Rehab Tips

OHND offers tips to homeowners about the things they can do around the house to conserve electricity, improve safety, and resolve minor issues before they become major headaches for homeowners.

Questions To Ask Your Home Improvement Contractor


Do-It-Yourself Home Leak Repair Guide


So its summertime and you think the living is easy? Well, here is some advice from OHND’s Rehabilitation Specialist on household work you may want to catch up on this summer:

  • Service your air conditioner. You can also consider reducing your cooling costs by installing ceiling fans in sleeping rooms and high-use rooms, even if you already have central air conditioning.
  • Now is the time to service your lawn mower by cleaning the fuel tank, changing oil, cleaning or replacing air filter.
  • These summer months are also a good time to consider indoor painting and refinishing projects as windows can be opened for ventilation and to aid in drying process.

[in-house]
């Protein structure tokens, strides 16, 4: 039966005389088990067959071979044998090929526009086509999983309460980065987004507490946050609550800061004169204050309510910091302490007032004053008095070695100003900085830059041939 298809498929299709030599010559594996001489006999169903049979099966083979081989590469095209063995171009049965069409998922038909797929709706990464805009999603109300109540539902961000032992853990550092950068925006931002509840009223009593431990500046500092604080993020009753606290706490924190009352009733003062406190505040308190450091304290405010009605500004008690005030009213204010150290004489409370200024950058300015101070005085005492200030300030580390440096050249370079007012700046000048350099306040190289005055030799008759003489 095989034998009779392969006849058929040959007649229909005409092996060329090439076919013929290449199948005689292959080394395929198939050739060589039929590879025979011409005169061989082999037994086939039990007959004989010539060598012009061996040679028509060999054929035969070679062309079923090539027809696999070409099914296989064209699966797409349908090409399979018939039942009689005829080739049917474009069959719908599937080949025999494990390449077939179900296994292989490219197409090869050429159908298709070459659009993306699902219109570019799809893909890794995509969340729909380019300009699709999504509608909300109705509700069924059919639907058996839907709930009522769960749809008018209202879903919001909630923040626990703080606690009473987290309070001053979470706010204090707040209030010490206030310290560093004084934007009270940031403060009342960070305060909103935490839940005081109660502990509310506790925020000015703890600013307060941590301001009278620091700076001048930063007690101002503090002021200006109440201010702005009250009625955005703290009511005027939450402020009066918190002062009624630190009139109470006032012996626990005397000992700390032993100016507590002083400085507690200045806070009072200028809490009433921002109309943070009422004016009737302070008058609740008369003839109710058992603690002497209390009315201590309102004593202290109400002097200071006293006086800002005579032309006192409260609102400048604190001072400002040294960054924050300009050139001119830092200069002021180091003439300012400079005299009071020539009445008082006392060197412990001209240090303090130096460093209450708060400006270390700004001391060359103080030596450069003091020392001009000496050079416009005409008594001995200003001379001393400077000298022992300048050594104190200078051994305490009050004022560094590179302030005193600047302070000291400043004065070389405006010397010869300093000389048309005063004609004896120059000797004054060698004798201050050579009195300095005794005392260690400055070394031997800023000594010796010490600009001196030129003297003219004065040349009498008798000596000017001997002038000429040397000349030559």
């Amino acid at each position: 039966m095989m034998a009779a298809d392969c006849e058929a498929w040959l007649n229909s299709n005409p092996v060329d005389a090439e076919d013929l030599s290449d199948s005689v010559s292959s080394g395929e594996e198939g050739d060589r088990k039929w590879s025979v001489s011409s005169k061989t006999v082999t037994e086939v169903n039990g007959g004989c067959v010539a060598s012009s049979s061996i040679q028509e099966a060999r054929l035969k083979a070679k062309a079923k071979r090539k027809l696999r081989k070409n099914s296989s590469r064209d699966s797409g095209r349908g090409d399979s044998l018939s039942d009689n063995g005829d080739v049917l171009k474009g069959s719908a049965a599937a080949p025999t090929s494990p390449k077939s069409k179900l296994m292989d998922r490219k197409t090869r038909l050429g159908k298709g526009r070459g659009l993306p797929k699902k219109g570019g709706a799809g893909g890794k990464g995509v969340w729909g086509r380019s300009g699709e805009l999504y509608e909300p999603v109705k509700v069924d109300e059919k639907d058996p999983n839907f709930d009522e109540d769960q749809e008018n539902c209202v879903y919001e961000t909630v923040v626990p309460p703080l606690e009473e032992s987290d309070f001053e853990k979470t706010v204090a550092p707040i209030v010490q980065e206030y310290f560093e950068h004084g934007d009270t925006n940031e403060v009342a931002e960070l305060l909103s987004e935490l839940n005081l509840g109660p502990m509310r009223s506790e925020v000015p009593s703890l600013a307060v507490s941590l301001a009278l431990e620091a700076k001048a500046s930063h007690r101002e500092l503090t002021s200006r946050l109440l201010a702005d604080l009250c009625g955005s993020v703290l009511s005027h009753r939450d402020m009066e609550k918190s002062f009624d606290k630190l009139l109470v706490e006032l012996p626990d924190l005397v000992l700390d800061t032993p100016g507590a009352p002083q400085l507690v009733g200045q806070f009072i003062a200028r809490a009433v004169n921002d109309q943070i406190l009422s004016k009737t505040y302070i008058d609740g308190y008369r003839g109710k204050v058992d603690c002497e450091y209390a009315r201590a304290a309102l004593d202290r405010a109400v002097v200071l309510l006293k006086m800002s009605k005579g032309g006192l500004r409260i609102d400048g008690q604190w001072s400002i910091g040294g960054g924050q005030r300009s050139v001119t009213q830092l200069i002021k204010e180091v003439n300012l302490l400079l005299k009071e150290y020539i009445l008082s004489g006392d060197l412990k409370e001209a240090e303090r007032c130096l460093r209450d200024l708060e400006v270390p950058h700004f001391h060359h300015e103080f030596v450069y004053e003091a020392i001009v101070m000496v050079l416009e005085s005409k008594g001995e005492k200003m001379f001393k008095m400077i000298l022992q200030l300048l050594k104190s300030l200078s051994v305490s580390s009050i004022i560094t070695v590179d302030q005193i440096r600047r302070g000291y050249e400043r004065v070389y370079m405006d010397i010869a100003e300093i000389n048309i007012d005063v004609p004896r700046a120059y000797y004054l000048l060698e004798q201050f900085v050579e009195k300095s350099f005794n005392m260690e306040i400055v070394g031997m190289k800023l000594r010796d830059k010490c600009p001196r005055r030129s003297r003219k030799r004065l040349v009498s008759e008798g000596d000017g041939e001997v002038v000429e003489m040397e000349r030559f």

• Take advantage of the good weather to install door locks and dead bolts, particularly where doors are obscured from vision.


With increased urbanization, many property owners will find their yards invaded this summer by deer, raccoons, squirrels, rabbits, and other furry "woodland" creatures and insects that have lost their habitats and found flowers, shrubs, vegetables, and trees an inviting banquet.

Wood or metal fences can be used to limit animal access to your yard, but so can plantings of thorny bushes: holly, Japanese barberry, or hawthorn for deer; pungent plantings like African marigolds for rabbits; and beer in jars buried to necks in soil to prevent an infestation of slugs.

You should cut back branches and tree limbs that provide squirrels and raccoons access to roofs and chimneys. Block, caulk or install metal screening on and around holes and openings at exhaust and dryer vents, pipes, cellar doors, foundations, or any other openings that might allow these furry creatures access to your home. A helpful piece of advice is to use steel wool under caulking to prevent mice from eating through caulking.

Secure garbage cans in upright position and secure lids with springs to prevent raccoons from "free lunching" and making a mess of your yard. Sprinkling cayenne pepper around the cans acts as a further repellant.

Finally, do not confront or handle any wild animal. Not only can they inflect vicious wounds, but may be rabid and carry disease ticks and lice vectors.